The premise of your question is incorrect:
I can no longer claim copyright because my image includes an image licensed by someone else (e.g. Adobe Stock), even if they don't require me to give credit.
Wikipedia has this to say about derivative works:
In copyright law, a derivative work is an expressive creation that includes major copyright-protected elements of an original, previously created first work (the underlying work). The derivative work becomes a second, separate work independent in form from the first. The transformation, modification or adaptation of the work must be substantial and bear its author's personality sufficiently to be original and thus protected by copyright. Translations, cinematic adaptations and musical arrangements are common types of derivative works.
It goes on to quote material from the Berne convention and US law. From the former:
Translations, adaptations, arrangements of music and other alterations of a literary or artistic work shall be protected as original works without prejudice to the copyright in the original work.
From the latter:
The copyright in a compilation or derivative work extends only to the material contributed by the author of such work, as distinguished from the preexisting material employed in the work, and does not imply any exclusive right in the preexisting material. The copyright in such work is independent of, and does not affect or enlarge the scope, duration, ownership, or subsistence of, any copyright protection in the preexisting material.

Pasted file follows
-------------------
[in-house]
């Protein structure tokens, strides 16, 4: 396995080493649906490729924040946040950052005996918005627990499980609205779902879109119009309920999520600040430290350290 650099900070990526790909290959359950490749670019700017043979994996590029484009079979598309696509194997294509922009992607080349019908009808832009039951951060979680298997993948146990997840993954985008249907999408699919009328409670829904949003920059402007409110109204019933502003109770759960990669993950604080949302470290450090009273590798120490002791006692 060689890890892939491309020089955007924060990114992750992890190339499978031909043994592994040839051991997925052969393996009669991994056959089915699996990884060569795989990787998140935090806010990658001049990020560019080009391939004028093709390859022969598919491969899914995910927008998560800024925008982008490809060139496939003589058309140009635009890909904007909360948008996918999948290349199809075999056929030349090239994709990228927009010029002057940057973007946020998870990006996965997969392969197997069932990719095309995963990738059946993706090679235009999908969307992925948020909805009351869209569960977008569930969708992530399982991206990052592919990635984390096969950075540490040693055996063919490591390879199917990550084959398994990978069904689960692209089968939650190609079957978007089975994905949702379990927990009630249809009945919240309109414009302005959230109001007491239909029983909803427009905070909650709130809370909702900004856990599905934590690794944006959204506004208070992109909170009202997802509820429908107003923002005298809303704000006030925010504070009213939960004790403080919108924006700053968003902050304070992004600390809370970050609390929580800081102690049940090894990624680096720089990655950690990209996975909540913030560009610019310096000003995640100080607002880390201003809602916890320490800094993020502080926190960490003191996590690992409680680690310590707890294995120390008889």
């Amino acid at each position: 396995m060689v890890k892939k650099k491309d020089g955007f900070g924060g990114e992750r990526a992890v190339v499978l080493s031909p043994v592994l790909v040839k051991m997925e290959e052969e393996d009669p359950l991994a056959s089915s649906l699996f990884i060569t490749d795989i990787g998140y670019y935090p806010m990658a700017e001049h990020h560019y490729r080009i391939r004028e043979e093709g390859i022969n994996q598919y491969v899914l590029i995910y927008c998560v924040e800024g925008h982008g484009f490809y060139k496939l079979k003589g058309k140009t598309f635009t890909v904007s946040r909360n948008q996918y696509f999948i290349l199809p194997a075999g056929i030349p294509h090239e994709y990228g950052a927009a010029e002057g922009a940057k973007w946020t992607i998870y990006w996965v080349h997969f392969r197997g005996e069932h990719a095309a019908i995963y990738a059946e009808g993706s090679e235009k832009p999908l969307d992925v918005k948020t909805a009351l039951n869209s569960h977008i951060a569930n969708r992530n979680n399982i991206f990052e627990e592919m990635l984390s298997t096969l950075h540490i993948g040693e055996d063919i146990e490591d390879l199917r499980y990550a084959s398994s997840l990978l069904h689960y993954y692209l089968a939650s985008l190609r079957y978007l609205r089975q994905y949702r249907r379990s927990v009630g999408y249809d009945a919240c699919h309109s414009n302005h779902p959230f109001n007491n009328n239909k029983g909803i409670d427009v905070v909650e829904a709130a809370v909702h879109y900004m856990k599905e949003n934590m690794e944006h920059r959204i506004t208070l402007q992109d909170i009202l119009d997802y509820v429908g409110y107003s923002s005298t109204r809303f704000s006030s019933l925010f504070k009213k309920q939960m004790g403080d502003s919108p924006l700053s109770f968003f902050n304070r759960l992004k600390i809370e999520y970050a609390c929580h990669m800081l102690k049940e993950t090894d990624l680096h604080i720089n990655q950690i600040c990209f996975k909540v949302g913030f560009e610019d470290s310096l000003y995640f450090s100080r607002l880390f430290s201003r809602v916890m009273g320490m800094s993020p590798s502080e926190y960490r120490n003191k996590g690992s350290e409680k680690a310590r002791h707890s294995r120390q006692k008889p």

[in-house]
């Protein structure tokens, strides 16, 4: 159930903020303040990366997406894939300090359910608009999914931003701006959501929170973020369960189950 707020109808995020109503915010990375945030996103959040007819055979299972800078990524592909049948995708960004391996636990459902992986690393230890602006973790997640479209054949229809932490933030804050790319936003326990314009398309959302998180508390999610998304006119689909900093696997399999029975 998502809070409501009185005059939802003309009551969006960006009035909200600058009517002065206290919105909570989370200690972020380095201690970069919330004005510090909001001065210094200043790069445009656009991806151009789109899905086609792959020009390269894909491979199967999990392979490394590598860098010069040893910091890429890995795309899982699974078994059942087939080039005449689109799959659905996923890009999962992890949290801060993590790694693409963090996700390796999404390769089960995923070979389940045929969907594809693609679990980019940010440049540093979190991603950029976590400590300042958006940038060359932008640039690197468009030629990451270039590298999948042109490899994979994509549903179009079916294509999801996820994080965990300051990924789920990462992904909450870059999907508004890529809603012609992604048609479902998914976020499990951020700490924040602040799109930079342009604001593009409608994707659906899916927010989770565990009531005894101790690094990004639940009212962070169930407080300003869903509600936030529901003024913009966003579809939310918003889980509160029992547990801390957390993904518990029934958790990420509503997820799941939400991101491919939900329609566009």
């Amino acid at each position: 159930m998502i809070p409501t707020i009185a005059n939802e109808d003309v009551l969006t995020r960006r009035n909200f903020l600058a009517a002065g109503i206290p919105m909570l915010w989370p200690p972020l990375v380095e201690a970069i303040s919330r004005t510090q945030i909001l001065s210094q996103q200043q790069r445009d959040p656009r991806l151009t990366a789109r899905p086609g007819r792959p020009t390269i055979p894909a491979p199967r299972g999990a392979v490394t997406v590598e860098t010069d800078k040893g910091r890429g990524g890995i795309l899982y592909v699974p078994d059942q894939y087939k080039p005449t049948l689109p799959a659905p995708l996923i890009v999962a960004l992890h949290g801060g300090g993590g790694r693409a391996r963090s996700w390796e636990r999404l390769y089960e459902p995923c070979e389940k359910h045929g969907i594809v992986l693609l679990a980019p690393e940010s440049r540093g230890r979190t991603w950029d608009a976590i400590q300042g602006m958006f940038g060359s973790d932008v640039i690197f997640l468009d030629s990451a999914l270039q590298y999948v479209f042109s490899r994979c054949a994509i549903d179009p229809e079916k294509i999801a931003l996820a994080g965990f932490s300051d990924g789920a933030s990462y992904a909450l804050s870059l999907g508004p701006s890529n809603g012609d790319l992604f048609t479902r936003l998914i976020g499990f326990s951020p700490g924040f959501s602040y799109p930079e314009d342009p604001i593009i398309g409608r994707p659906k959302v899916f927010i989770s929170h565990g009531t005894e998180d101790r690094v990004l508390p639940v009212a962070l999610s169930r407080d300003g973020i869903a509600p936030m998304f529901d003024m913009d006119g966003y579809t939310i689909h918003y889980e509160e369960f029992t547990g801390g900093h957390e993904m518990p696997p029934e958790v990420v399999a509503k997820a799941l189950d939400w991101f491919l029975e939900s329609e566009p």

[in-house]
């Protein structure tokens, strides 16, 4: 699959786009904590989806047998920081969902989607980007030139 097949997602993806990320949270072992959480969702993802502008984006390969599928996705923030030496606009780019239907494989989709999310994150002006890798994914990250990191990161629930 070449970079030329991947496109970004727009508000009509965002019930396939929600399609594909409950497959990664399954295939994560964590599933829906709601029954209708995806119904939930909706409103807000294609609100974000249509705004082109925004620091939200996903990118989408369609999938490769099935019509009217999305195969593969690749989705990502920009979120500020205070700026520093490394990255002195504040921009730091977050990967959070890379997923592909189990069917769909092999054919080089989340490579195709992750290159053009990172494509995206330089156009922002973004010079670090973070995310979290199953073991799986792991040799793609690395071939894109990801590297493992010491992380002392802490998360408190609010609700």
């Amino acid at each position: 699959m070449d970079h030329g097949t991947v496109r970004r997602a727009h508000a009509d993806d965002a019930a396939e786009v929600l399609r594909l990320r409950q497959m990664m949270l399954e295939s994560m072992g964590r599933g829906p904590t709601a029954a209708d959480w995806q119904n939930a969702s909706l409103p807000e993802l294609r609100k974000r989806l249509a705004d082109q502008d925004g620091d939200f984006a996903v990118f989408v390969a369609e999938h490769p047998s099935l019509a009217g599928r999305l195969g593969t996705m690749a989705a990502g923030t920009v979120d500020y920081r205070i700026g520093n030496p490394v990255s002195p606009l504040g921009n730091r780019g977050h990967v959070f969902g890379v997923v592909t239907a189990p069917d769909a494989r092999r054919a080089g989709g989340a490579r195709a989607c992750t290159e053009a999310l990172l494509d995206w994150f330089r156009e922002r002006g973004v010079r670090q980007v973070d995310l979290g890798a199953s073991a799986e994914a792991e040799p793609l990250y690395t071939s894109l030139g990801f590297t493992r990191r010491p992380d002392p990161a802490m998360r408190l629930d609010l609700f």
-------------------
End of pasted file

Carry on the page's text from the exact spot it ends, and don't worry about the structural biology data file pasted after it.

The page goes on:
Therefore, the answer to your question
How can I protect the rest of the image - the portion I created?
By copyright. You don't need to disclaim copyright in the source material of your derivative work explicitly; you don't have that right anyway, regardless of what you say. On the other hand, you certainly can disclaim it. It is common to reproduce the copyright notice of source material, however.
The specific requirement will depend on the terms of the license under which you are using the source material; in your example this would be the Adobe Stock license (pdf), which says
4.1 General restrictions. You must not:
(g) remove, obscure or alter any proprietary notices associated with the Works
If the work is subject to "editorial use only" then there are additional restrictions.